Megan McArdle explains why taxes on the internet sales of small businesses that do not otherwise have a "nexus" in a particular state will hurt them. She is right -- this is just another example of regulation that will burden small businesses far out of proportion to large ones. Why? Because the overhead required to pay taxes in hundreds of jurisdictions is no little matter, even for pretty significant companies. Only large companies can easily absorb the infrastructure to do it accurately. Small businesses trying to sell t-shirts or cupcakes or logo umbrellas over the internet cannot afford the people necessary to pay taxes in hundreds of jurisdictions, even if the taxes themselves are a small percentage of sales.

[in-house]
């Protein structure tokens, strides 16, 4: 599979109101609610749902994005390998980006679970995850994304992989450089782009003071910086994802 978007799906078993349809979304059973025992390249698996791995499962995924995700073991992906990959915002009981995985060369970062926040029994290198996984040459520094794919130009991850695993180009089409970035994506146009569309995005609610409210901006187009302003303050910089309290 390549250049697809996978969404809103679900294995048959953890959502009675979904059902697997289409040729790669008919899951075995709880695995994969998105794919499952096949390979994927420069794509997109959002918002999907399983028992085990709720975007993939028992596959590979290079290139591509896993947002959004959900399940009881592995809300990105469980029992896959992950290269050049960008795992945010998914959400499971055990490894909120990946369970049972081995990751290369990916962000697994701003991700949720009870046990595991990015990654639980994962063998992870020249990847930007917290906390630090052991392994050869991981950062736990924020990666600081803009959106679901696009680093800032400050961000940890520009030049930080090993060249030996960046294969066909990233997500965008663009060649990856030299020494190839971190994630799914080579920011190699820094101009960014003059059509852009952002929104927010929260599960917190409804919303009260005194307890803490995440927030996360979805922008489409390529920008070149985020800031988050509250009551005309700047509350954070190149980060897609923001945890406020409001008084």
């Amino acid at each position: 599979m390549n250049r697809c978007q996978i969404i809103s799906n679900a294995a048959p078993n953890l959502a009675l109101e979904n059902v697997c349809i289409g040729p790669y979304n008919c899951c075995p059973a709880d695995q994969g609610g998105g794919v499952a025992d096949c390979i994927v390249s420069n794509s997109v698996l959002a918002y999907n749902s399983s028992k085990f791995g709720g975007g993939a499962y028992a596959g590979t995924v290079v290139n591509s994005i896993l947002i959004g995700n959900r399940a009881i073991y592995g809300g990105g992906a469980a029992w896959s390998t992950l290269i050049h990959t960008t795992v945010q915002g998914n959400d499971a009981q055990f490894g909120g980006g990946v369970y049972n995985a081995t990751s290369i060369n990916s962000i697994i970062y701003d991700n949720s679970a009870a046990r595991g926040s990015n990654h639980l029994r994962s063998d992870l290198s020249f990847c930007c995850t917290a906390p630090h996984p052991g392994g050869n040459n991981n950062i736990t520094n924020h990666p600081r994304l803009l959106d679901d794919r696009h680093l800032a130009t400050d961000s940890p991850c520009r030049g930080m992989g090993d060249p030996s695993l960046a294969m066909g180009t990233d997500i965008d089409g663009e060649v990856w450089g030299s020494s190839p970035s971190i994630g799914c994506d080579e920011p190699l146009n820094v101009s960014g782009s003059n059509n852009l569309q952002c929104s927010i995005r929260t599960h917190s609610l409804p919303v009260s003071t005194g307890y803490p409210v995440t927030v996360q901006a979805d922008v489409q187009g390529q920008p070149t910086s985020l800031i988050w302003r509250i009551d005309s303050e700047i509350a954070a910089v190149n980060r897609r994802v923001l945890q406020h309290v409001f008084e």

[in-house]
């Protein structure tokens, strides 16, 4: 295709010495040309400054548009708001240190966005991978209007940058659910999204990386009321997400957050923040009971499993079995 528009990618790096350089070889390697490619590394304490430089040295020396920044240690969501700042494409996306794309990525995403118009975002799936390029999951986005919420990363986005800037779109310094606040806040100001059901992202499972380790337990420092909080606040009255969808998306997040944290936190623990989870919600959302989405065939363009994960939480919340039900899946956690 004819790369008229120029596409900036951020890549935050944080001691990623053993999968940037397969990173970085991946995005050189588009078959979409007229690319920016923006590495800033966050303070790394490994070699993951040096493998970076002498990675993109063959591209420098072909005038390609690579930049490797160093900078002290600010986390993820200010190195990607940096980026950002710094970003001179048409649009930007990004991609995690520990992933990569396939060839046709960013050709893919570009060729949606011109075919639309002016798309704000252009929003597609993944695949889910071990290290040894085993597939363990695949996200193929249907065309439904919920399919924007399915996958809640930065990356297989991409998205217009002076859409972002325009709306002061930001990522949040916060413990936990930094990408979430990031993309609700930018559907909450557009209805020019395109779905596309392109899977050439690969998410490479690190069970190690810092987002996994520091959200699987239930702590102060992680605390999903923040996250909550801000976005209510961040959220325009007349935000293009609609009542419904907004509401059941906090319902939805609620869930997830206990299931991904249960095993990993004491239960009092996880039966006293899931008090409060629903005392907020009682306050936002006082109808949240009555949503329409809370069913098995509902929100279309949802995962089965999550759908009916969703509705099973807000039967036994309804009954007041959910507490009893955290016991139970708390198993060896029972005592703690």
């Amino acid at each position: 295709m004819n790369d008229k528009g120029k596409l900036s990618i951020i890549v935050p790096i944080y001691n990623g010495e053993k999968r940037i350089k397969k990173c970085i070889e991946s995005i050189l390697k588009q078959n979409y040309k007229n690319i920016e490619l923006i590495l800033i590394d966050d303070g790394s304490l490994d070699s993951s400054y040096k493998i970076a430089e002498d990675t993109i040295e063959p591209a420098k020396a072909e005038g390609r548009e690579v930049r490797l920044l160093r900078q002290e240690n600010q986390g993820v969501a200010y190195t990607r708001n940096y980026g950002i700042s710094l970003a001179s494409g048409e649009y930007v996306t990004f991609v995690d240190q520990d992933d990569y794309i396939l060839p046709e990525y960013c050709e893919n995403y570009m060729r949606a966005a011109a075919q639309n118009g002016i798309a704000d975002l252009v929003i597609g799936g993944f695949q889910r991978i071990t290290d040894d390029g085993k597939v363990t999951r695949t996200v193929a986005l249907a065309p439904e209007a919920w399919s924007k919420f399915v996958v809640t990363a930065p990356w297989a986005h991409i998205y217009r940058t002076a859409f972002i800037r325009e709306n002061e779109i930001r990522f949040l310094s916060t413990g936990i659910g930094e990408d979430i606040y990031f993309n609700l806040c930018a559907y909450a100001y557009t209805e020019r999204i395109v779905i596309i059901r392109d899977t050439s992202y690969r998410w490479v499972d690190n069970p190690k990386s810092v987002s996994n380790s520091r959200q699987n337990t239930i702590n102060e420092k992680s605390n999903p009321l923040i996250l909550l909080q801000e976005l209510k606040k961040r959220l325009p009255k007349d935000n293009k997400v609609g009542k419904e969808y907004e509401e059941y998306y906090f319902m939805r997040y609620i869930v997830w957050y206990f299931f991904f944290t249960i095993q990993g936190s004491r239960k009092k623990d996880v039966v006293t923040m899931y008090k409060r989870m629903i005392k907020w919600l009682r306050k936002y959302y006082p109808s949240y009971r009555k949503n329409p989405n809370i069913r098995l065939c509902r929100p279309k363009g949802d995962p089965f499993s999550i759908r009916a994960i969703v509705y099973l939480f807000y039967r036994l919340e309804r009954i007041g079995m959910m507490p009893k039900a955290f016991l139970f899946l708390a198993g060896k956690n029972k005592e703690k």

There is another question, a point of principle, that warrants at least passing discussion. Beyond the utilitarian anti-small business considerations, why are we (as opposed to the governing class) better off if the federal government enforces the unrealistic and outmoded tax laws of the states? States can fund themselves in any number of ways, and chose the sales tax generations ago because it was relatively easy to audit retail transactions. Now that the internet has driven retail in to the cloud and manifestly across state lines, perhaps states should consider reforming the means by which they raise revenue to take, you know, reality in to account.